The biggest Ironman of the weekend was the 2019 Ironman European Championship in Frankfurt. Ironman Frankfurt is a large race and as a championship event comes with 80 age group Kona slots, but competition for them is high. Normally a fast course, but when conditions are as hot as they were at the weekend the pace slows. June has been a tough month for Ironman racing, like Cork the week before DNF rates were exceptional in Frankfurt.
Race distributions clearly reflect the impact of high heat on the race. The non-wetsuit swim naturally trends slower than the amalgamated results of the previous 10 years. The bike is around 20 minutes slower at the median and through to the top 5% of the field, and the run trends similarly behind. Overall the impact is around an hour at the median and around 30 minutes for the top 5%. Those are big shifts for a single year of racing.
Perhaps the clearest indicator of the challenging conditions is the exceptional DNF rate. As usual blue row have a clear separation of DNS and DNF figures while red rows merge DNS and DNF numbers. 2019 is the highest rate of DNF seen on the Frankfurt course with most athletes dropping out during the run.
Of course the age group medians show the same trends as the distributions. Almost consistently slower across swim, bike and run.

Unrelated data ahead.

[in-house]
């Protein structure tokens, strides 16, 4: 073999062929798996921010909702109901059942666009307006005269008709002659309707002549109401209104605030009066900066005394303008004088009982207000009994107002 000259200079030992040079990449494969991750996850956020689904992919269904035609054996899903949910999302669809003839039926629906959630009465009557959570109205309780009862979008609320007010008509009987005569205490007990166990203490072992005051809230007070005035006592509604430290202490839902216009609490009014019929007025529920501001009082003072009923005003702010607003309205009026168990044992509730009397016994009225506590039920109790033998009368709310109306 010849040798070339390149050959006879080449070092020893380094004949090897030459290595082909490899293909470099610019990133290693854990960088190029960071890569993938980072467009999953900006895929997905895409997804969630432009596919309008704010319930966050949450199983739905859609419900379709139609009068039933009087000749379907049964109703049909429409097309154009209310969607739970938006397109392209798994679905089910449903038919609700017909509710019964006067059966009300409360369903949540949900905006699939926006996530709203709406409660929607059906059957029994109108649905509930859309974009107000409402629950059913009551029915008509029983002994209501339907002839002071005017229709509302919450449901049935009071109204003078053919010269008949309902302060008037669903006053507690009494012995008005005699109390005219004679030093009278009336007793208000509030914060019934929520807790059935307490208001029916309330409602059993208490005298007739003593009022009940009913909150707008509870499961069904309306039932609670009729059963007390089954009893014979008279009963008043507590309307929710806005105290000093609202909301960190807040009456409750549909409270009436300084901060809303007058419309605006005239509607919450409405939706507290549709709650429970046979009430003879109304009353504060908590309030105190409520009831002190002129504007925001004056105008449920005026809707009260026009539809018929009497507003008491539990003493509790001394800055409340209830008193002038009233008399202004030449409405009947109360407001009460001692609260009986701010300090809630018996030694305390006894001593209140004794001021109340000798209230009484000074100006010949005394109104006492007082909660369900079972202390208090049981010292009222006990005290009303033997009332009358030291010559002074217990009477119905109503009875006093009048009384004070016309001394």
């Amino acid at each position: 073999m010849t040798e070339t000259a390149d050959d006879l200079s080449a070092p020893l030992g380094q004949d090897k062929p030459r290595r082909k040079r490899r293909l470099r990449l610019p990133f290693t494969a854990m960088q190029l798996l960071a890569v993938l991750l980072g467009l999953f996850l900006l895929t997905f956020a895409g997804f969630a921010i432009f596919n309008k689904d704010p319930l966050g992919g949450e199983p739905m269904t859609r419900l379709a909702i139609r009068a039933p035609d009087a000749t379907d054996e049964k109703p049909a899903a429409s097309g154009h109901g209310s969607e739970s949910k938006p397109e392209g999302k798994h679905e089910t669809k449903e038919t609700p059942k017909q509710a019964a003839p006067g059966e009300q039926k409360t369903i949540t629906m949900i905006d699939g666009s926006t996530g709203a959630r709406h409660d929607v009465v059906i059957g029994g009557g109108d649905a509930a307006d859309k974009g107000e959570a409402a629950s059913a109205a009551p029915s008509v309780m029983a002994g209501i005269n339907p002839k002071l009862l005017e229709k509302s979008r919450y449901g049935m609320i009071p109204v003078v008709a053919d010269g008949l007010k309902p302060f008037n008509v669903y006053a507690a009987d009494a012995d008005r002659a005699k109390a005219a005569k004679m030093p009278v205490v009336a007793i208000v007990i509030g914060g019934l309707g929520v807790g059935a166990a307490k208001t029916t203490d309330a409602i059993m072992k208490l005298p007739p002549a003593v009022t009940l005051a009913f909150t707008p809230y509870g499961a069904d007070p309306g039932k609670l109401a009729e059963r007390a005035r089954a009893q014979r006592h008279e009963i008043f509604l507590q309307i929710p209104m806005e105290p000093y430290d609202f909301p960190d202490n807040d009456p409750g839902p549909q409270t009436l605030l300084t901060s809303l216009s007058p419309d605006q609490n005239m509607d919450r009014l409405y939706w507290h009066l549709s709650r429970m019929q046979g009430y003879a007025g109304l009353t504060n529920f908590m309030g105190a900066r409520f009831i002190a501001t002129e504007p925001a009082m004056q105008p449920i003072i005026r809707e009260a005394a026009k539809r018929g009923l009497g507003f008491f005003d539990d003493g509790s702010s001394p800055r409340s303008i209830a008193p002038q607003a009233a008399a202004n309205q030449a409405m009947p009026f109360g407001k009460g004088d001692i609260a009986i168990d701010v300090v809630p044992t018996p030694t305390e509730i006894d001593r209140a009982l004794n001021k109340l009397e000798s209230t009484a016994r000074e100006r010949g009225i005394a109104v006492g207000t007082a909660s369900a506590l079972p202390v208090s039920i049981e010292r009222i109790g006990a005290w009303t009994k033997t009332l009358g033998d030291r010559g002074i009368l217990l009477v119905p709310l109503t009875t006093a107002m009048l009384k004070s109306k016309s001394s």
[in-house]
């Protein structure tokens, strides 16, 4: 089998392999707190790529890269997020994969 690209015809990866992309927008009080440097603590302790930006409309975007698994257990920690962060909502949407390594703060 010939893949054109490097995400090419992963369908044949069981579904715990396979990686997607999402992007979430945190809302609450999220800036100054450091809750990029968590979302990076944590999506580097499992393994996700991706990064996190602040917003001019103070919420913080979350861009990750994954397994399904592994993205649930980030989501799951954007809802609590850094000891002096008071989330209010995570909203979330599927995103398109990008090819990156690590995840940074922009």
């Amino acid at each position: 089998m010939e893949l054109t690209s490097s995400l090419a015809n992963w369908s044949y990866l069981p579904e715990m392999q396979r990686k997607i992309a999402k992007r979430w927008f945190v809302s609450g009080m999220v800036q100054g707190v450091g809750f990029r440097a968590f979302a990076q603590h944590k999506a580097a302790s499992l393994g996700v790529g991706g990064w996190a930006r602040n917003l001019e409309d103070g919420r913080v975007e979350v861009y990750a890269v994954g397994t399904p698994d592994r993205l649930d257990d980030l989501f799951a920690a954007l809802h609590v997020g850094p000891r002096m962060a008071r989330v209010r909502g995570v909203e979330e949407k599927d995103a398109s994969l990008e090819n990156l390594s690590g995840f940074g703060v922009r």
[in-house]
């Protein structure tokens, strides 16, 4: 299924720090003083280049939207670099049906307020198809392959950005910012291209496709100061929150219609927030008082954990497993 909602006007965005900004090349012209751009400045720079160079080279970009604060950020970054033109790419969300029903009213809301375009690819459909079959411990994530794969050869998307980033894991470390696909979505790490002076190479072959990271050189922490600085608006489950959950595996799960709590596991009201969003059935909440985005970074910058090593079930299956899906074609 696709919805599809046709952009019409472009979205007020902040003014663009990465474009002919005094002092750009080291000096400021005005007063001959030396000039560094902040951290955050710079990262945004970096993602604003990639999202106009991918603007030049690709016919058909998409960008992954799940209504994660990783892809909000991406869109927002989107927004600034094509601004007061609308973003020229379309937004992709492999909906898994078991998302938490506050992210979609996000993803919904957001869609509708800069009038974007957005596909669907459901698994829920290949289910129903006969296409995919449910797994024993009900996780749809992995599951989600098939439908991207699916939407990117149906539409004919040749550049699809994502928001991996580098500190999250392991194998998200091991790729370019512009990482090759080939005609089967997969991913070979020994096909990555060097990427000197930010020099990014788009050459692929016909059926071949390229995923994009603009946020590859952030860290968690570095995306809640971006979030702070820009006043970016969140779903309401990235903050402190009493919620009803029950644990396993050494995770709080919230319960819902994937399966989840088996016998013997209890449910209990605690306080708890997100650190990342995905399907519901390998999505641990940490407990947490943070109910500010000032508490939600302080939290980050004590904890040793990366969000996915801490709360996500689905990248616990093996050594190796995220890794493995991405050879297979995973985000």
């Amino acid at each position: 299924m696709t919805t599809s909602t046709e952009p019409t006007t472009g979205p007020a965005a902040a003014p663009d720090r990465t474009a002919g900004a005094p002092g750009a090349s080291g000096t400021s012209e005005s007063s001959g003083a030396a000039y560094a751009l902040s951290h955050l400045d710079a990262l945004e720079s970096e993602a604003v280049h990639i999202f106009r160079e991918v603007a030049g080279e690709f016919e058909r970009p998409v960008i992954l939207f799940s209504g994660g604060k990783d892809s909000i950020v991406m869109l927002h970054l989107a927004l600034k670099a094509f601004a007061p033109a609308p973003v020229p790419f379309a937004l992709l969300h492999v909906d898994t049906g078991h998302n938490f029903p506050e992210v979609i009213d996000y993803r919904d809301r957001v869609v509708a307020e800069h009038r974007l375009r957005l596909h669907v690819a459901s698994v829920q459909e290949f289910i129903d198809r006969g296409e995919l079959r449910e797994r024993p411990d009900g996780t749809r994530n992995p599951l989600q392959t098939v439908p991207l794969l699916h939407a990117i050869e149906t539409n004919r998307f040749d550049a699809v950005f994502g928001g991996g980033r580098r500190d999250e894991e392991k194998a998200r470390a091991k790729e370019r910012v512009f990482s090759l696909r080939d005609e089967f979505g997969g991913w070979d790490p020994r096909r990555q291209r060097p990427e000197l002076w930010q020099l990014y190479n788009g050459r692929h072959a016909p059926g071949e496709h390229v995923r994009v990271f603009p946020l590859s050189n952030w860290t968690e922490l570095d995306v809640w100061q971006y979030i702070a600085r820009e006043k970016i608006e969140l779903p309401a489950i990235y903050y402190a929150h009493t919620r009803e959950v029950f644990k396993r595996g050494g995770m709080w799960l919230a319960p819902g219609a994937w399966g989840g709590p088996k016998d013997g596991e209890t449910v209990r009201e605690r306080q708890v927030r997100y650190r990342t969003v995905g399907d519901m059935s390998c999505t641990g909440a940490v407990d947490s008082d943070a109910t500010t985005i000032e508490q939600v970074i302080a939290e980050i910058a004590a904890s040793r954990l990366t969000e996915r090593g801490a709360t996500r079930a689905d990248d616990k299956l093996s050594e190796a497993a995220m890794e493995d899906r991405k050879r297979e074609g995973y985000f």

As we saw with Nice over the weekend, the major European races draw a wide range of nationalities and tend to spread Kona slots among them.
Comparing times for specific age group positions shows that the last time we saw such a slow day in Frankfurt was in 2015, another hot year. Generally Frankfurt has been quite consistent at the front of the race and it’s taken hot conditions to slow the course down. This year definitely falls towards the slow end of racing for Frankfurt.
Based on the start list for Frankfurt I’ve calculated the Kona slot allocation and from that the automatic qualification times in each age group. Numbers may vary and roll down will affect final qualifying times. You can compare this with other races on my Kona qualification page.
The final piece of evidence of tough conditions is the times from the top twenty in each age group. In many age groups this year is the slowest of the last decade. That’s not a consistent pattern, but almost every division is slower than their average. The overall picture is that this was a slow year from front to back of the race and while the very front of the race tends to suffer less the impact of hot weather was still present.
You can access a spreadsheet of the full results from Ironman Frankfurt 2019 on my Google Drive.